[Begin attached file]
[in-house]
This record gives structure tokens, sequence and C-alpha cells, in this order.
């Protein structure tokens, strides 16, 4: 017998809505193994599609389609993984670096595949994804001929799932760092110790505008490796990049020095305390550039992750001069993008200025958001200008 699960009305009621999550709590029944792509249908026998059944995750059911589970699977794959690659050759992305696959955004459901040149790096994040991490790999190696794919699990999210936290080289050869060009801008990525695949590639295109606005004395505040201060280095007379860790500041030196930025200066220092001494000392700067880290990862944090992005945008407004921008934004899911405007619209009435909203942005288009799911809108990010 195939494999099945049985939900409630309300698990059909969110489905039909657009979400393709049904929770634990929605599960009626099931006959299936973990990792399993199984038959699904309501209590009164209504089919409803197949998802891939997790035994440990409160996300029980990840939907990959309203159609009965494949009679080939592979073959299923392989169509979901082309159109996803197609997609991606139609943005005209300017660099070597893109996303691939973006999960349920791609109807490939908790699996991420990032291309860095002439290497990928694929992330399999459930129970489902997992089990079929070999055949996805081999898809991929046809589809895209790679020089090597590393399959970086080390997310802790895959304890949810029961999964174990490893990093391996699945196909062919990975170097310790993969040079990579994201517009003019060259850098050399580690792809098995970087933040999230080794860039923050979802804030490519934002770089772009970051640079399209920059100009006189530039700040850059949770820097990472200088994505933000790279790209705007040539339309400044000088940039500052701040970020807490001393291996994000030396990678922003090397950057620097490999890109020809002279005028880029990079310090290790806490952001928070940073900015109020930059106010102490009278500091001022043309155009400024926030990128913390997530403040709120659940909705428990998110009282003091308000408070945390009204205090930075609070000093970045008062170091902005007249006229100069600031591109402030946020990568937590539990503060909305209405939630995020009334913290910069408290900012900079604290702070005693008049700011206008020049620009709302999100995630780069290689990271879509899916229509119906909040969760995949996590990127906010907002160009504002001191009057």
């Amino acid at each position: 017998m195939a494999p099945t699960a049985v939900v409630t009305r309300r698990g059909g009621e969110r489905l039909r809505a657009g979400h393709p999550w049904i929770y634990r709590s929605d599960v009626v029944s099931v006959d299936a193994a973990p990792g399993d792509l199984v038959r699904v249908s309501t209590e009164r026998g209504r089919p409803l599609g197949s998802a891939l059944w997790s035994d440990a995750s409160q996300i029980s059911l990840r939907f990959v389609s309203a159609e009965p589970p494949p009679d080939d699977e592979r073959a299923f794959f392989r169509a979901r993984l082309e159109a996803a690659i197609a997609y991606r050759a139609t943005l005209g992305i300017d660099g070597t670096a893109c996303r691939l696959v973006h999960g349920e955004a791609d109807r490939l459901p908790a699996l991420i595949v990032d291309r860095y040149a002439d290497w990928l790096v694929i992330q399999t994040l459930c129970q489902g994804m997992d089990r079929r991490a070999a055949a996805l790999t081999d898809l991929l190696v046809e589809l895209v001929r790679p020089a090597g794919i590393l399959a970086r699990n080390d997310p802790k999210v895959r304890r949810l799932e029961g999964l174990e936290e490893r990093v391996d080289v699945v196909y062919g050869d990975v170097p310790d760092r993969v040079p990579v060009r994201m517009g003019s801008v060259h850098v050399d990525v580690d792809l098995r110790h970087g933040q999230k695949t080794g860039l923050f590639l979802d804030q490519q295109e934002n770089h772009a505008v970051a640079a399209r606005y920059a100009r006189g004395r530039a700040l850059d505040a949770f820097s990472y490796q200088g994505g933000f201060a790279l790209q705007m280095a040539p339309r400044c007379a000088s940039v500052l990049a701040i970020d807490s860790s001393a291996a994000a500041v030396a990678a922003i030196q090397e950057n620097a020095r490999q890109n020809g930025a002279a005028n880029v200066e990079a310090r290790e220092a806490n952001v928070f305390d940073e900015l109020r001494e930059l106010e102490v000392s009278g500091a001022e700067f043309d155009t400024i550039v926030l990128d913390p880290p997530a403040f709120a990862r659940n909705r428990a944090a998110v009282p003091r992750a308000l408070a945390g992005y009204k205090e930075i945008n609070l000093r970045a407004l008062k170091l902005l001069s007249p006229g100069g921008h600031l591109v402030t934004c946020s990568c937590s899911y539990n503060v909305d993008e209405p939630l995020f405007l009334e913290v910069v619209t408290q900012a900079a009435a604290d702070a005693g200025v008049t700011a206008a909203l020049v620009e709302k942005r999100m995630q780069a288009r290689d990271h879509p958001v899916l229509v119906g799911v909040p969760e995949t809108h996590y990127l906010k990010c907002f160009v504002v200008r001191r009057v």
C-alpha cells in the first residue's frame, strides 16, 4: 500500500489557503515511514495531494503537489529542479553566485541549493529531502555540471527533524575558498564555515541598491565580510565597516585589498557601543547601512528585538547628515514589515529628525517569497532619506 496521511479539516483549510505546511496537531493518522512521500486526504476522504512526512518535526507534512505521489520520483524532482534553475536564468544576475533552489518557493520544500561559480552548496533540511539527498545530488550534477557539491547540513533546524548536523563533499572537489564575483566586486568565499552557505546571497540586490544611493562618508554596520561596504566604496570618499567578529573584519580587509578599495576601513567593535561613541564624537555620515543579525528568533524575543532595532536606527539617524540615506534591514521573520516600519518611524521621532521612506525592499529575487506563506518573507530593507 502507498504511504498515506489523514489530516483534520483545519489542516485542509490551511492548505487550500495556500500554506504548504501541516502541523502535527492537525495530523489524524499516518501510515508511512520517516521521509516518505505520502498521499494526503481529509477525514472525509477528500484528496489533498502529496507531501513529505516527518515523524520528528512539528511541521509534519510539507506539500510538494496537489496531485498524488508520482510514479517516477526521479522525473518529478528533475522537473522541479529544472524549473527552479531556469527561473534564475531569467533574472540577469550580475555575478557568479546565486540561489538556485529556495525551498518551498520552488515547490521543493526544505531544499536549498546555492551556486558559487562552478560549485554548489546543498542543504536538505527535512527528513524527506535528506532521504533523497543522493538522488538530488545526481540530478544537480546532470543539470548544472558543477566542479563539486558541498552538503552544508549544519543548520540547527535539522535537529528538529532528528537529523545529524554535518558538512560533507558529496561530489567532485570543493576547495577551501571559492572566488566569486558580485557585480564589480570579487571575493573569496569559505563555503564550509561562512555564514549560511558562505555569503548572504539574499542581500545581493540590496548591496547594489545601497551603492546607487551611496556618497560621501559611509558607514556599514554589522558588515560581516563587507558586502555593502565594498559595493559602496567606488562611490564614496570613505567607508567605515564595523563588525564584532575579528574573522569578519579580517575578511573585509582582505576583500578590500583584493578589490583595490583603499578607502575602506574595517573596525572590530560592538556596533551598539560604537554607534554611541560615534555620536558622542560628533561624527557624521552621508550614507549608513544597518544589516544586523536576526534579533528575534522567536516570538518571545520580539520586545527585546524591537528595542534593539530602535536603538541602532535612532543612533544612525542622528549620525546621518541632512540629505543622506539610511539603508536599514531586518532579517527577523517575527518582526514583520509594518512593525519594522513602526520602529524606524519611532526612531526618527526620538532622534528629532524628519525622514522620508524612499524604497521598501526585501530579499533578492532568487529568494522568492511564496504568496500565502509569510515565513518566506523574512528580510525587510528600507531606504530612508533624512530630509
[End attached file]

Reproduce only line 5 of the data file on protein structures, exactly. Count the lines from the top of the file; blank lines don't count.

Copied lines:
C-alpha cells in the first residue's frame, strides 16, 4: 500500500489557503515511514495531494503537489529542479553566485541549493529531502555540471527533524575558498564555515541598491565580510565597516585589498557601543547601512528585538547628515514589515529628525517569497532619506 496521511479539516483549510505546511496537531493518522512521500486526504476522504512526512518535526507534512505521489520520483524532482534553475536564468544576475533552489518557493520544500561559480552548496533540511539527498545530488550534477557539491547540513533546524548536523563533499572537489564575483566586486568565499552557505546571497540586490544611493562618508554596520561596504566604496570618499567578529573584519580587509578599495576601513567593535561613541564624537555620515543579525528568533524575543532595532536606527539617524540615506534591514521573520516600519518611524521621532521612506525592499529575487506563506518573507530593507 502507498504511504498515506489523514489530516483534520483545519489542516485542509490551511492548505487550500495556500500554506504548504501541516502541523502535527492537525495530523489524524499516518501510515508511512520517516521521509516518505505520502498521499494526503481529509477525514472525509477528500484528496489533498502529496507531501513529505516527518515523524520528528512539528511541521509534519510539507506539500510538494496537489496531485498524488508520482510514479517516477526521479522525473518529478528533475522537473522541479529544472524549473527552479531556469527561473534564475531569467533574472540577469550580475555575478557568479546565486540561489538556485529556495525551498518551498520552488515547490521543493526544505531544499536549498546555492551556486558559487562552478560549485554548489546543498542543504536538505527535512527528513524527506535528506532521504533523497543522493538522488538530488545526481540530478544537480546532470543539470548544472558543477566542479563539486558541498552538503552544508549544519543548520540547527535539522535537529528538529532528528537529523545529524554535518558538512560533507558529496561530489567532485570543493576547495577551501571559492572566488566569486558580485557585480564589480570579487571575493573569496569559505563555503564550509561562512555564514549560511558562505555569503548572504539574499542581500545581493540590496548591496547594489545601497551603492546607487551611496556618497560621501559611509558607514556599514554589522558588515560581516563587507558586502555593502565594498559595493559602496567606488562611490564614496570613505567607508567605515564595523563588525564584532575579528574573522569578519579580517575578511573585509582582505576583500578590500583584493578589490583595490583603499578607502575602506574595517573596525572590530560592538556596533551598539560604537554607534554611541560615534555620536558622542560628533561624527557624521552621508550614507549608513544597518544589516544586523536576526534579533528575534522567536516570538518571545520580539520586545527585546524591537528595542534593539530602535536603538541602532535612532543612533544612525542622528549620525546621518541632512540629505543622506539610511539603508536599514531586518532579517527577523517575527518582526514583520509594518512593525519594522513602526520602529524606524519611532526612531526618527526620538532622534528629532524628519525622514522620508524612499524604497521598501526585501530579499533578492532568487529568494522568492511564496504568496500565502509569510515565513518566506523574512528580510525587510528600507531606504530612508533624512530630509